The Prince of Wales Museum has this sculpture of a yaksha and a yakshi.
In Hindu mythology, yakshas are mythical figures, half-god, half-demon, who live under the mountains, guarding the wealth of the earth.
I was pretty intrigued by this yaksha in particular - because in typical Hindu sculpture, yaksha men are fat pot-bellied dwarves, and this guy was anything but that!
A little digging around gave me half the answer - this is a Jain yaksha, not a Hindu one. But the pot-belly still ought to apply - so how did they become so good-looking?
I looked it up some more - and found a story.
The male yaksha's name is Dharanendra, and that is his consort Padmavathi. The couple rose from their sub-terranean world, to protect Parshvanatha, the 23rd Jain Tirthankara (Tirthankara = Enlightened One). Dharanendra spread his serpent hood over Parshvanatha, and Padmavathi a diamond umbrella.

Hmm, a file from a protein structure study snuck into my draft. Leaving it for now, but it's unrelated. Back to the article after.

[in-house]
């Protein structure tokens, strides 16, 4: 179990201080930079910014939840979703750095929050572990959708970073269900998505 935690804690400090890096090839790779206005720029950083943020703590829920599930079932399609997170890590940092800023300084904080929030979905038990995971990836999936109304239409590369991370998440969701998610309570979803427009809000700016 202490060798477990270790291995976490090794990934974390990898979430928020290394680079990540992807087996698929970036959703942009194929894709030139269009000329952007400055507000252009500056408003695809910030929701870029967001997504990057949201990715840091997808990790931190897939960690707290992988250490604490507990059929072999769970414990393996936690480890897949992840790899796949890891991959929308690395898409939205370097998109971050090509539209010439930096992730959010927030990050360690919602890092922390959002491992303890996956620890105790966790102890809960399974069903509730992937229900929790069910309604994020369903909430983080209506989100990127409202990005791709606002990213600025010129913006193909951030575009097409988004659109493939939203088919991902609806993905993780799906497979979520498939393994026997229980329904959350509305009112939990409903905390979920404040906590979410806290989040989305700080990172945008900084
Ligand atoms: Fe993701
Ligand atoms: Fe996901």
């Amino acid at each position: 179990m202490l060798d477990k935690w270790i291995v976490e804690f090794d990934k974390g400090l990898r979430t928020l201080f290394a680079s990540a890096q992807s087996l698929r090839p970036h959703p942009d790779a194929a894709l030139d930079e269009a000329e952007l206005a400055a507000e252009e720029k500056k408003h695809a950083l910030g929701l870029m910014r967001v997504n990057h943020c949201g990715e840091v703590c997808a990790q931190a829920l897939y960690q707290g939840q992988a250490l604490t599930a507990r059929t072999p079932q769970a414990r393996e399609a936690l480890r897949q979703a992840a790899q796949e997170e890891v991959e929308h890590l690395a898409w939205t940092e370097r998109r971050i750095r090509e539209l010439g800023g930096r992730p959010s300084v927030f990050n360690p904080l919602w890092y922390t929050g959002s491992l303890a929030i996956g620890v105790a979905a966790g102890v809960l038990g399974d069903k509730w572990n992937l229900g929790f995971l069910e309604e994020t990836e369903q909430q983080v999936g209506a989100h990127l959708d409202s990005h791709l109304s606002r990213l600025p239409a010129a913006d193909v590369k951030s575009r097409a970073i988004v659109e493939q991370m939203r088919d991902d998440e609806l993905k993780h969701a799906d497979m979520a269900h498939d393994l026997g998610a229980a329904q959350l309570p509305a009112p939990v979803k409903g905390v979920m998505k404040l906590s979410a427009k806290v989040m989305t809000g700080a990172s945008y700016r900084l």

In return, they attained godhood and became perfect divine beings (so that explains their good looks!)
Dharanendra's vehicle is the popular tortoise (can you see it, just under his knee?), but Padmavathi has a curious vehicle - a rooster with the head of a snake. Go figure.
And as for the Tirthankara they helped - here is a sculpture of Parshvanath, also from the Prince of Wales museum, with the serpent Dharanendra protecting him.
If you see a similar sculpture elsewhere, minus the snake, it's likely to be Mahavira, the 24th Tirthankar, who founded Jainism.